My Loyalist family of Robert Carlisle and his wife, Catherine (MNU) remains as one of my most persistent brick walls.
However, there might now be a DNA clue pointing the way to Catherine’s maiden name and I would love to have reader opinions about my findings. Warning – I have no smoking gun yet, but perhaps one will turn up.
Ancestry’s DNA ThruLines indicate that I share DNA with descendants of one Reuben Stark and one Sarah Stark.
However, they and I are then linked to a hot mess of names. First, their father is said to be Lt. General John R. Starkey, who served in the American Revolution. I can’t even find that this lieutenant general ever even existed. Some trees have this family tied to John Stark of New Hampshire, who was most definitely a patriot. It’s very unlikely that an unmarried young daughter of a patriot is going to be wandering around Parrtown, New Brunswick, Canada looking for a husband in 1785. Others have attached the 1790 census record of a John Starkey of Mifflin County, Pennsylvania to the family.
There is much proof that Robert Carlisle and his FAN club were all associated with Loyalism during the American Revolution, given that they settled in New Brunswick, Canada at the close of the war.
Now, DNA knows nothing about anyone’s names. Either there is a scientifically based match or there isn’t and I definitely match two Stark, Starks, or Starkey descendants, all of whom are tied to New Jersey before the Revolution.
I am in the middle of this chart. I share 19 cM on one segment with the descendant of Reuben Stark, but only 8 cM on one segment with the descendant of Sarah Stark.
I put aside all the nonsense posted in family trees, as I quickly realized none of it made any sense and the only documentation for any of the information was other family trees or records that clearly didn’t fit and belonged to someone else.
Instead, I decided to first visit the United Empire Loyalist database to see if there were any Stark or Starkey descendants who might have joined the UEL.
There were no Starks, but there was one Starkey – Mordecai Starkey – born c1756-1758 – and who served in the 3rd Battalion of New Jersey Volunteers. He first lived in Parrtown (today St. John), New Brunswick, Canada and married Mary Ackerly, c1792. Mordecai was granted lot 878 in Parrtown.
The Starkey family soon moved on to Queens County, New Brunswick, where Mordecai Starkey died in the town of Codys at the advanced age of 92 years in 1849.
He lived long enough to apply for a war pension in Canada. Besides his war service, he also stated that he had raised eleven children, ten of whom were still living in 1838.
Furthermore, Mordecai Starkey apparently had a brother, Hezekiah (born c1754), who was also a Loyalist. Their names appear together on two petitions for land in 1785 and 1790. However, what became of him is not known and none of the Starkey family in Queens County are descended from him. He may have died as a young man.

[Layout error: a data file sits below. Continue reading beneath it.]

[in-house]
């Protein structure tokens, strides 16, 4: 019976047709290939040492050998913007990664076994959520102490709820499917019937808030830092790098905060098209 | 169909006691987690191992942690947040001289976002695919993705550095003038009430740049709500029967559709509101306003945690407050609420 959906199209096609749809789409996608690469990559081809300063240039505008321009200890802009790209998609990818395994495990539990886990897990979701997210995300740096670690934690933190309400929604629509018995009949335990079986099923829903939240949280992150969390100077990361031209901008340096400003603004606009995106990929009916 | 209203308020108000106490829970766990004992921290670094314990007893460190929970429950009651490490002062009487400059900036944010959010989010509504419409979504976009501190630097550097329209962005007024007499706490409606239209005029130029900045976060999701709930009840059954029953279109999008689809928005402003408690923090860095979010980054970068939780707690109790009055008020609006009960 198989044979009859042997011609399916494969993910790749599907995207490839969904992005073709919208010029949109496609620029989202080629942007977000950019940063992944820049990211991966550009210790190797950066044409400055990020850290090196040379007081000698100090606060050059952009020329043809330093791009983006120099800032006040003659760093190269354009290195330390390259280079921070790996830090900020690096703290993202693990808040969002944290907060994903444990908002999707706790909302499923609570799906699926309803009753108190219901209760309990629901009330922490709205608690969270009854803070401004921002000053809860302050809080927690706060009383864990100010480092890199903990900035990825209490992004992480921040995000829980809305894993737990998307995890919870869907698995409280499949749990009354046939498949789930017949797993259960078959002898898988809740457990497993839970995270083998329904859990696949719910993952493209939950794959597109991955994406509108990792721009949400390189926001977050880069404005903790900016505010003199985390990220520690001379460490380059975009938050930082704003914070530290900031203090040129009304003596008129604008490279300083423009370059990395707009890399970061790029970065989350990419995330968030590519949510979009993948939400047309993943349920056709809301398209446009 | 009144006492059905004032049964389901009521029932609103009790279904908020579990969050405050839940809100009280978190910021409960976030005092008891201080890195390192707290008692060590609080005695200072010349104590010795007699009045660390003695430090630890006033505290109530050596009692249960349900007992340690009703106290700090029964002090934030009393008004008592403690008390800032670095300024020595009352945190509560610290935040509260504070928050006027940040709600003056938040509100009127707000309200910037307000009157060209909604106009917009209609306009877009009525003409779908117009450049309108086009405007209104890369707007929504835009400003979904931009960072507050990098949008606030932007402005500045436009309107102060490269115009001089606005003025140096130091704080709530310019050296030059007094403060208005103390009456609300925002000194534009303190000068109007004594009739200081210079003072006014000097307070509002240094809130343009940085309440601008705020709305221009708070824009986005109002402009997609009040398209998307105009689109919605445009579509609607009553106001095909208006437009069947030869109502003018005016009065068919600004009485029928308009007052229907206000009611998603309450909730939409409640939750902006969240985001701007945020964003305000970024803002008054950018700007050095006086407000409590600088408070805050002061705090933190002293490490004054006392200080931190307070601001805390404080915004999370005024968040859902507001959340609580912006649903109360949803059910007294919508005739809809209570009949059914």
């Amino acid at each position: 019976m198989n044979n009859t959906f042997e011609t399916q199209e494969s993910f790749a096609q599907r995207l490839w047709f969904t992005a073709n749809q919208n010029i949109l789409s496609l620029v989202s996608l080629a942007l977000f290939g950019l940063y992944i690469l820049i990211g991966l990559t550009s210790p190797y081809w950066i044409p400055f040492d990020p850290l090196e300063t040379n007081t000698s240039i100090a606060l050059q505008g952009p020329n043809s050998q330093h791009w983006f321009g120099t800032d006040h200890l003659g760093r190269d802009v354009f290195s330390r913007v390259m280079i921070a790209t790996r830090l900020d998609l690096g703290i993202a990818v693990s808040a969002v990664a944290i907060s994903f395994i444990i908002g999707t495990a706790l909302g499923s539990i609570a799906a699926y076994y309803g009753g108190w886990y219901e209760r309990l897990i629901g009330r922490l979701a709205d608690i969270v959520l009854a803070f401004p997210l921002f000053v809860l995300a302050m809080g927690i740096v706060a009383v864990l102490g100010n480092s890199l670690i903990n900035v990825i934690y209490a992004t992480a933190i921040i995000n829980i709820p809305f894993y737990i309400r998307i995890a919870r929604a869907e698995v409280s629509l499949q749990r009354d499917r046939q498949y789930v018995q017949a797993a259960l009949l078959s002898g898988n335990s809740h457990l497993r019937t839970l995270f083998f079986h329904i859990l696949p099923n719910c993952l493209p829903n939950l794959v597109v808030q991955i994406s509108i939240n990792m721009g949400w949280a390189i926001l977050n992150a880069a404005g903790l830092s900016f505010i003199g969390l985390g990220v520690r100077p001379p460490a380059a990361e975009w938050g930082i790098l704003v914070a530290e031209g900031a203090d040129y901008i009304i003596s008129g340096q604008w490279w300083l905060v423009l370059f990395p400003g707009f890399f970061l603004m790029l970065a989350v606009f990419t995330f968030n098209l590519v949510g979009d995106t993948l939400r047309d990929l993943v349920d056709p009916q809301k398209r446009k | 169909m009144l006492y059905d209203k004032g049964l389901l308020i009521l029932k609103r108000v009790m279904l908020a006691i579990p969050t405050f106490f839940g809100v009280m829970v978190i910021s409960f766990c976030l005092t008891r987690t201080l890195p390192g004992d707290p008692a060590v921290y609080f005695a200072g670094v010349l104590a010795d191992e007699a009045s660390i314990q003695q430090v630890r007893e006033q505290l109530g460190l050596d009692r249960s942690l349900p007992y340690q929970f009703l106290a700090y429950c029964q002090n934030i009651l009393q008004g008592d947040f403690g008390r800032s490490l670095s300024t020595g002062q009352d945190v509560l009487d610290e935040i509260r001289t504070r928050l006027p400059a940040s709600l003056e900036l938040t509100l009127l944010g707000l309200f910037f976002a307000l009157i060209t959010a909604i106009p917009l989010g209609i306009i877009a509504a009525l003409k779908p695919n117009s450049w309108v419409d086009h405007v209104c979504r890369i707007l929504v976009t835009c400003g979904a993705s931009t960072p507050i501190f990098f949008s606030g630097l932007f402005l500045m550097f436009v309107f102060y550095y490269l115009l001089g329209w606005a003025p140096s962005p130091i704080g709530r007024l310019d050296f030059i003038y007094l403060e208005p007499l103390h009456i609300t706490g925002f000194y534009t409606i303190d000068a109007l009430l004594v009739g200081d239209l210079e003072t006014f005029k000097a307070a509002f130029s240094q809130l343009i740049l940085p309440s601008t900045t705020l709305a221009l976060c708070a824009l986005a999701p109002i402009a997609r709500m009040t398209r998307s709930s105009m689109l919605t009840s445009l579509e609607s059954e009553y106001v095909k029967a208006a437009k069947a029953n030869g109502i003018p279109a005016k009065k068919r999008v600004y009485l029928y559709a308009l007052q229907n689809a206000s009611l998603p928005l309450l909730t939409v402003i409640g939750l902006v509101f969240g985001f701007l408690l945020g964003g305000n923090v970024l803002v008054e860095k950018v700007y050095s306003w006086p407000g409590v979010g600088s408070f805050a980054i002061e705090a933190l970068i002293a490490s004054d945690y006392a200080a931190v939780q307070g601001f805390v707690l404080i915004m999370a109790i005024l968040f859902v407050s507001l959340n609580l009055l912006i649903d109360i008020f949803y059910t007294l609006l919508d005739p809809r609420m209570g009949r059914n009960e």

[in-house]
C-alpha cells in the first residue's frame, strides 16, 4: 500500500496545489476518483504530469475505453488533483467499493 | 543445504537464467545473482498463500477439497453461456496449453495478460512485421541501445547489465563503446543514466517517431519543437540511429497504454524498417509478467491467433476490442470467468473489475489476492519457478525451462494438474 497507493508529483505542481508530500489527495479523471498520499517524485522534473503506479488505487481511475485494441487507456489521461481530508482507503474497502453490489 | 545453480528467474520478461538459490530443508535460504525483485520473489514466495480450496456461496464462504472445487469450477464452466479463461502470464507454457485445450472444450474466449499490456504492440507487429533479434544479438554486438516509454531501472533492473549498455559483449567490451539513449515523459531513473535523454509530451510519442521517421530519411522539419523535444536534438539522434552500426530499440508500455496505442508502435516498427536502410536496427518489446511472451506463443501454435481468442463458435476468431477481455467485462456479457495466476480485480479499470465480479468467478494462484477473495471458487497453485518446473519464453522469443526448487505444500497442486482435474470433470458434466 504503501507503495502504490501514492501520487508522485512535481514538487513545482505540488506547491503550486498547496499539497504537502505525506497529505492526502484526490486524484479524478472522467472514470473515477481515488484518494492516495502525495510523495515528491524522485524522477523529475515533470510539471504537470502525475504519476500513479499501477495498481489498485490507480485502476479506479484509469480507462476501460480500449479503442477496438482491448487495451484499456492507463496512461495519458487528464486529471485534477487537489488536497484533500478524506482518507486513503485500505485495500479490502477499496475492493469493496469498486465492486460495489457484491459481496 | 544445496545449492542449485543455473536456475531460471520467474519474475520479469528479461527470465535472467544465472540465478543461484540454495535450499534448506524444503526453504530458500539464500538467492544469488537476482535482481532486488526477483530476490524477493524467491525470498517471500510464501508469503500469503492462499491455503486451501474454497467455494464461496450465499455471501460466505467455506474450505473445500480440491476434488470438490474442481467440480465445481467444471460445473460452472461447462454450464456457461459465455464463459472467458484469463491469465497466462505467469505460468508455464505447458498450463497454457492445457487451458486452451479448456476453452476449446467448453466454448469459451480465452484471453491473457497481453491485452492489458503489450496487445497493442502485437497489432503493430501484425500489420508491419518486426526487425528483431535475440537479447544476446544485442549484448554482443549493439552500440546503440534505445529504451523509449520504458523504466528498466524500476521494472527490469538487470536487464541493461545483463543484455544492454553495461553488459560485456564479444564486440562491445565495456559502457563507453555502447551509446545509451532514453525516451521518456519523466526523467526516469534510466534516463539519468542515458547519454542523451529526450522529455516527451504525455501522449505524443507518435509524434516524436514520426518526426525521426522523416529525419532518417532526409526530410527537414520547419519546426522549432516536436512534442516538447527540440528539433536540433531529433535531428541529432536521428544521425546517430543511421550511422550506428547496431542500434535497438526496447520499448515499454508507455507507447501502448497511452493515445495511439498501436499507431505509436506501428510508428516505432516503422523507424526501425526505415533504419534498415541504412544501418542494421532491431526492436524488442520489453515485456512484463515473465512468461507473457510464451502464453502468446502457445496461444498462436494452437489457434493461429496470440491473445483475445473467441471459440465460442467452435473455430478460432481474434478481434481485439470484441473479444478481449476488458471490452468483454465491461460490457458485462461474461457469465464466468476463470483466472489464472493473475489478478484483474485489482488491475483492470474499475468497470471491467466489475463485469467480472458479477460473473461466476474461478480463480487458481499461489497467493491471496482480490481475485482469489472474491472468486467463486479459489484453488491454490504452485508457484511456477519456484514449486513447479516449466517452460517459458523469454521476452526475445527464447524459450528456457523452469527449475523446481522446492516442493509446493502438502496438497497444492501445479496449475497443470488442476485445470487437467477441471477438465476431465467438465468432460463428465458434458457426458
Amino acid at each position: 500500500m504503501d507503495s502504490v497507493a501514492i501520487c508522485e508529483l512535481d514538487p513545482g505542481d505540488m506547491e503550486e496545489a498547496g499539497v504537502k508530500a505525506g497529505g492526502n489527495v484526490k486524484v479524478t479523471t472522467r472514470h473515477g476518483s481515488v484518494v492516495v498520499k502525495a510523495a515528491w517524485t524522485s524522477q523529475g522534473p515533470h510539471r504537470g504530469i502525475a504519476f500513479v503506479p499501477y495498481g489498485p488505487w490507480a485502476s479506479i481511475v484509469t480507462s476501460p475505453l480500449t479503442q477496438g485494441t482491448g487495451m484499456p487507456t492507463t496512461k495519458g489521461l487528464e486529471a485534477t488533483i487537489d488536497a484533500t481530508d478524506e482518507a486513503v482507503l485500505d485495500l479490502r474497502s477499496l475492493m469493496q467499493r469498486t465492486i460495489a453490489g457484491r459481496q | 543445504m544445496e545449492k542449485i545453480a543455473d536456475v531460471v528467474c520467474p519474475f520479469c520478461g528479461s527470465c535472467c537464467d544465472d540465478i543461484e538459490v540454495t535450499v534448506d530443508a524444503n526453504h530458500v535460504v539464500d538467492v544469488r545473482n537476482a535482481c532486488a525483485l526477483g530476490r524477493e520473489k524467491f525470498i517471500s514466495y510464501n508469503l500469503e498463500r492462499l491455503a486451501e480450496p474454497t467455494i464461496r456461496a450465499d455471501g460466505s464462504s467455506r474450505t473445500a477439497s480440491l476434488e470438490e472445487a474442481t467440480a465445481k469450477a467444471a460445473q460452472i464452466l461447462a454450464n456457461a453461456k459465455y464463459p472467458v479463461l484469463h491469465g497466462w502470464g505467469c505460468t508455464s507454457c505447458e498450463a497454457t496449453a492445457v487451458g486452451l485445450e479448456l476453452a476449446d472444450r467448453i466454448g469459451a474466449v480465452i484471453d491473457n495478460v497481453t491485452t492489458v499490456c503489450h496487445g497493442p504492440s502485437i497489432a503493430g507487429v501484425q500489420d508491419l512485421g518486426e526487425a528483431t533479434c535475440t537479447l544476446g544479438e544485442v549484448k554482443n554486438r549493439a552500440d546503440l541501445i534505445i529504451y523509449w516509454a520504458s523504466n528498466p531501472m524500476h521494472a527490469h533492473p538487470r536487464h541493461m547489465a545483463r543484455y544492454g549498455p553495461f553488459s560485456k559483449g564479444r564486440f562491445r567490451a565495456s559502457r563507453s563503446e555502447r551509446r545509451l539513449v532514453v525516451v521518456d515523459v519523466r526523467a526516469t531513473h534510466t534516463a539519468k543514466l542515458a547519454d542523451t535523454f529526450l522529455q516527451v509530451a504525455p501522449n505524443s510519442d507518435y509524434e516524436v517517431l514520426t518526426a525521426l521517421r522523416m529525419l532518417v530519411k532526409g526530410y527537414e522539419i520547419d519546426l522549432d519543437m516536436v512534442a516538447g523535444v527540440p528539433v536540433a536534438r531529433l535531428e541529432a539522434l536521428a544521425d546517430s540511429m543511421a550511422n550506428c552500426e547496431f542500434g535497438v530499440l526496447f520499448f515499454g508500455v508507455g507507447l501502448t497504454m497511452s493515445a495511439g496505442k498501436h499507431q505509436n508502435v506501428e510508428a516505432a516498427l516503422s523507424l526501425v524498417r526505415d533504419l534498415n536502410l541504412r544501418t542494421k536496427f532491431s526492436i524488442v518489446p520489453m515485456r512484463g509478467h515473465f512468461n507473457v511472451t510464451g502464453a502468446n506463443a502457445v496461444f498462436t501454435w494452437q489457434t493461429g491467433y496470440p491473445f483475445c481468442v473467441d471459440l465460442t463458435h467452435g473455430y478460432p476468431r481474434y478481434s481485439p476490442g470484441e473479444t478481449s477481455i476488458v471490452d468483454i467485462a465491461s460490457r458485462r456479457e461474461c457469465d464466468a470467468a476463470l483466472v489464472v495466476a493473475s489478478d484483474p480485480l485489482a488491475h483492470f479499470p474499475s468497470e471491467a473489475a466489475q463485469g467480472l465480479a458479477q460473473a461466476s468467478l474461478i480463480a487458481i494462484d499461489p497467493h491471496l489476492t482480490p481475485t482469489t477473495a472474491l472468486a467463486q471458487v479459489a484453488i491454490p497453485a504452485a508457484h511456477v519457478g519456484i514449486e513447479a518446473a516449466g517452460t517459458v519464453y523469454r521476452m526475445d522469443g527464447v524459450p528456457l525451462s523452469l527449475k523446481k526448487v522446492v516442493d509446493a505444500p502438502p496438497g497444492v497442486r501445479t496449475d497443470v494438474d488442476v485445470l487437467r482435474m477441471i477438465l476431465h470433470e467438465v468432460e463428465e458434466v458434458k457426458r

This made the identification of Mordecai’s children relatively easy, helped by an 1876 History of Queens County.
1. Obediah, 1796-1881; married Ann Cole
2. Oliver, 1798-1883; married Elizabeth Belyea
3. James, 1801-1869; married Catherine Carlisle
4. John A., 1802-1872; married Permelia A. Parker
5. Mordecai, 1803-1847; married Mahala Briggs
6. Hezekiah, born c1806; unmarried
7. Abigail, 1809-1880; married Willett Worden
8. Arthur Dingwell, 1811-?; married Mary Ann Perry/Petty
9. Edith, 1813-1873; married Nehemiah Keith
10. Elizabeth, 1816-1889; married Daniel Jenkins
Obviously, the first thing that caught my eye was James Starkey who married Catherine Carlisle. Carlisle is an exceedingly rare surname in the early years of New Brunswick history and they all belong to Loyalist Robert’s family.
Who was this Catherine Carlisle? She was the daughter of Robert Carlisle Jr. and Elizabeth Lambert and the family lived in Sussex Vale, Kings County, New Brunswick, Canada. However, I had no marriage records for Robert and Elizabeth’s children, so finding that she married a son of Mordecai Starkey is quite a surprise. Did Catherine marry a Starkey cousin from her mother’s family?
I am not descended from Robert Jr. and Elizabeth, so my DNA matches to the Stark/Starkey people are not through them.
Next, I looked at documents and facts I’ve collected through the years for Loyalist Robert Carlisle, looking for overlaps with the Starkey family.
Here is what I’ve come up with:
- The families obviously knew each other since James Starkey married Catherine Carlisle.
- Mordecai Starkey was granted Lot 878 in 1784 in Parrtown. Robert Carlisle was granted Lot 807. I have an old lot map of Parrtown. The two pieces of land were six blocks apart, in a straight line. Not far really and, as Robert Carlisle was a barber, he might have met Mordecai through his business.
- Both men were in Parrtown in 1785 – Robert married Catherine in the summer of 1785.
- Although Mordecai settled in Queens County and Robert in Kings County, the two border each other. Codys, where Mordecai died, and Sussex Vale, where Robert lived, are only 20 miles from each other.
- Robert petitioned for land in Kings County in 1790 and 1809. I thought it was curious that he also petitioned for land in Queens County in 1806.